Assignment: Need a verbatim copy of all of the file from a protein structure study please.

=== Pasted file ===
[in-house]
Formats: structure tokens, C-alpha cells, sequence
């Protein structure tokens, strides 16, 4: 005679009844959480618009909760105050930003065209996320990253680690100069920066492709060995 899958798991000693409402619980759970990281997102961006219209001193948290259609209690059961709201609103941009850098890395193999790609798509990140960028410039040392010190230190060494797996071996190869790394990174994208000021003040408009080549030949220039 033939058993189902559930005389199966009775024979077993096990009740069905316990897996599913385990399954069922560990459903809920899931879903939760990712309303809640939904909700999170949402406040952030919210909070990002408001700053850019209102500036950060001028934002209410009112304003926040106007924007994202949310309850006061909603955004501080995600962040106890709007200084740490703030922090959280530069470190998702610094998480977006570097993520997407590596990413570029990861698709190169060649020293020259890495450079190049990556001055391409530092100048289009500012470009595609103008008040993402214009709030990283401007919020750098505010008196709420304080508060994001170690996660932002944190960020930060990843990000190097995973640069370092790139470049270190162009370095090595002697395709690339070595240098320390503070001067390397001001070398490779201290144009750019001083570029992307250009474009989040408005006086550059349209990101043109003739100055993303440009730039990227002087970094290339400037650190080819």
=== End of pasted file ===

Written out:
[in-house]
Formats: structure tokens, C-alpha cells, sequence
């Protein structure tokens, strides 16, 4: 005679009844959480618009909760105050930003065209996320990253680690100069920066492709060995 899958798991000693409402619980759970990281997102961006219209001193948290259609209690059961709201609103941009850098890395193999790609798509990140960028410039040392010190230190060494797996071996190869790394990174994208000021003040408009080549030949220039 033939058993189902559930005389199966009775024979077993096990009740069905316990897996599913385990399954069922560990459903809920899931879903939760990712309303809640939904909700999170949402406040952030919210909070990002408001700053850019209102500036950060001028934002209410009112304003926040106007924007994202949310309850006061909603955004501080995600962040106890709007200084740490703030922090959280530069470190998702610094998480977006570097993520997407590596990413570029990861698709190169060649020293020259890495450079190049990556001055391409530092100048289009500012470009595609103008008040993402214009709030990283401007919020750098505010008196709420304080508060994001170690996660932002944190960020930060990843990000190097995973640069370092790139470049270190162009370095090595002697395709690339070595240098320390503070001067390397001001070398490779201290144009750019001083570029992307250009474009989040408005006086550059349209990101043109003739100055993303440009730039990227002087970094290339400037650190080819």